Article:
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David Duke agrees to pay $5K to man hurt at Virginia rally
COLUMBUS, Ohio (AP) — An Ohio man is receiving $5,000 in a judgment against former Ku Klux Klan leader David Duke as part of a lawsuit the man filed against white supremacists and neo-Nazi protesters. Bill Burke, of Athens, Ohio, says he suffered severe injuries during a 2017 rally in Virginia two years ago. Burke says he was struck by a car driven by James Alex Fields Jr., in a crash that killed a counterprotester during the rally. Duke's lawyer says Duke denies allegations that he promotes violence. Burke's lawyer called the judgment a step in the right direction against white supremacy.
Russian pleads guilty in Virginia to large-scale card fraud
ALEXANDRIA, Va. (AP) — A Russian national has pleaded guilty to running a website that helped people commit more than $20 million in credit-card fraud. Twenty-nine-year-old Aleksei Burkov struck a plea bargain Thursday in federal court in Alexandria. He was extradited to the U.S. from Israel in November over the objection of Russian officials. An indictment accused Burkov of running a website called Cardplanet that let people buy stolen credit-card numbers for anywhere from $3 to $60. People used the numbers to make more than $20 million in fraudulent purchases. Prosecutors say Burkov even offered a money-back guarantee if a stolen card number no longer worked.
Virus concerns disrupt Chinese student exchange in Virginia
FALLS CHURCH, Va. (AP) — More than 20 Chinese exchange students who recently arrived in northern Virginia will be unable to visit their host school because of concerns over a disease outbreak. Longfellow Middle School in Falls Church announced Wednesday that the students and chaperones from Hubei province won't be visiting the school or staying with host families as originally planned. Instead, the school will work with the students' tour company to arrange other cultural and educational activities in the area. The changes came after Longfellow parents expressed concerns about the outbreak of a new virus in that part of China that has killed 17 people.
Police: Teacher had sexual relationship with student
FALL CHURCH, Va. (AP) — Authorities in Virginia say a high school teacher has been arrested and accused of having a sexual relationship with a student. Fairfax County police arrested 57-year-old Philip Spivey on Wednesday and charged him with four felony counts of indecent liberties by a custodian. Justice High School Principal Maria Eck said staff at the school learned of the relationship this month and notified police. Spivey hasn't been to the school since Jan. 8. The school lists Spivey as an English teacher of students with different native languages. Authorities say he also was a private music teacher. Police have asked anyone who may have had inappropriate contact with the teacher to call investigators.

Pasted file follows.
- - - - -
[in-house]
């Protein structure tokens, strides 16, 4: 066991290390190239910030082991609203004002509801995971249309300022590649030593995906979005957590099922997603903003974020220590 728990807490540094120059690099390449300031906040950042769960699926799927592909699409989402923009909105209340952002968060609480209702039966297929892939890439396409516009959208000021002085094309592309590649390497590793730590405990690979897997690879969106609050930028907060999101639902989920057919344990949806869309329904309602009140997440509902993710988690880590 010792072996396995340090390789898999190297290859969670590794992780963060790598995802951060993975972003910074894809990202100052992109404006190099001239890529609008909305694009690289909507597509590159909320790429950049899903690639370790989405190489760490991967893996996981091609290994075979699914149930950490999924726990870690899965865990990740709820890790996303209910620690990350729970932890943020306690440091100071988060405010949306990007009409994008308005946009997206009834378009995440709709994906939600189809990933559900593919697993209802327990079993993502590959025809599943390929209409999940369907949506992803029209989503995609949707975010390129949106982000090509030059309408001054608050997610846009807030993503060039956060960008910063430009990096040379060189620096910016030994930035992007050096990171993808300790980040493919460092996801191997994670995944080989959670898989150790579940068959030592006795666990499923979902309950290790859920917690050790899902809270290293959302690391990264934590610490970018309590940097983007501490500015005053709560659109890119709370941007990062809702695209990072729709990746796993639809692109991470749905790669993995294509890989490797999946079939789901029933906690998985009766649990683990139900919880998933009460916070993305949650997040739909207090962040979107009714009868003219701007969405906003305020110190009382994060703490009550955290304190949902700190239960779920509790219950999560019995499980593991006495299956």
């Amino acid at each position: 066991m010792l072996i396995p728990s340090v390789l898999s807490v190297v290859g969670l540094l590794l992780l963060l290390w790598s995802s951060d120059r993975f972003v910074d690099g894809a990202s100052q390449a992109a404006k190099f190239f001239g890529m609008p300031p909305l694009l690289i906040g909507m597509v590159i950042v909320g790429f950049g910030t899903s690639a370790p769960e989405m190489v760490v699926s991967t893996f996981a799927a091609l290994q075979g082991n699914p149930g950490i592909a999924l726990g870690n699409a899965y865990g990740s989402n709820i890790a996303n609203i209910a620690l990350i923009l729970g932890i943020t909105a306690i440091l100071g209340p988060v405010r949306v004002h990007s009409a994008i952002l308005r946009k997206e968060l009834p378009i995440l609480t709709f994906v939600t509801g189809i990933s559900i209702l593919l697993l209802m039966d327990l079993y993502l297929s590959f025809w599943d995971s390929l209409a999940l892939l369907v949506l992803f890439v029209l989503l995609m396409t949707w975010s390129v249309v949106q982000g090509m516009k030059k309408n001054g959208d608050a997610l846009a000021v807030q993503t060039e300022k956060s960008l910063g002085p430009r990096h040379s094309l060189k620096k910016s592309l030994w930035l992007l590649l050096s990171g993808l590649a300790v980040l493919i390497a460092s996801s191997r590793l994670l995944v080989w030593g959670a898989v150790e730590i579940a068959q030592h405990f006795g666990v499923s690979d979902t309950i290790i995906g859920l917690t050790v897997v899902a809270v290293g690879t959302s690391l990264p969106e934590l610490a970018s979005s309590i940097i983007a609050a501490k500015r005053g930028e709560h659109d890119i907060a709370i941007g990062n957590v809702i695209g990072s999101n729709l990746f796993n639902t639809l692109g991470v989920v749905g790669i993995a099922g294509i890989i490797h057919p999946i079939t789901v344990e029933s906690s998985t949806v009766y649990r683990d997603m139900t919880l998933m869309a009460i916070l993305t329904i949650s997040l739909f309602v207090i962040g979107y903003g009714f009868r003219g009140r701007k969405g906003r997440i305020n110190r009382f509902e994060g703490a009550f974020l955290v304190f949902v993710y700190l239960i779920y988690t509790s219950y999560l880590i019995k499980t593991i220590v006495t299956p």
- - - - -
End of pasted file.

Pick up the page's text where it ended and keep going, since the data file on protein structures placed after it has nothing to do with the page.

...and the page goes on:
Washington files multistate lawsuit to block 3D gun files
SEATTLE (AP) — Washington Attorney General Bob Ferguson says a move by the Trump administration to allow 3D-printed gun files to be released on the internet would make it easier for terrorists and criminals to access weapons. His office is leading a coalition of 20 states in a lawsuit that again seeks to block the Trump administration's move. The lawsuit was filed Thursday in U.S. District Court in Seattle. Ferguson said a previous multi-state lawsuit led a federal judge last year to strike down the administration’s earlier attempt to allow the files to be distributed. Now, Ferguson says, the federal government is pursuing formal rules that would allow such files to be made public.
Senate passes bill for schools to provide menstrual products
RICHMOND, Va. (AP) — The Virginia Senate unanimously passed a bill Tuesday requiring public schools to include free menstrual products in their bathrooms. Senate Bill 232 applies to schools that educate fifth-to-12th graders. According to the Virginia Department of Education, this encompasses 132 school districts and almost over 630,000 female students.
Advocates want to make Virginia an abortion 'safe haven'
RICHMOND, Va. (AP) — With a newly empowered Democratic majority at the Virginia General Assembly, abortion-rights advocates say the state has a chance to roll back decades of restrictions and become a “safe haven” for women in neighboring conservative states. Pro-choice groups are pushing to undo Republican-backed laws including a 24-hour waiting period before an abortion and requirements for ultrasound and counseling. A Senate committee passed that bill Thursday, a day after a House committee advanced that chamber's version. Abortion opponents argue the laws protect a pregnant woman's health and safety and are prudent given the gravity of the decision to obtain an abortion.
Wanted man who hid in pipe dies from suspected hypothermia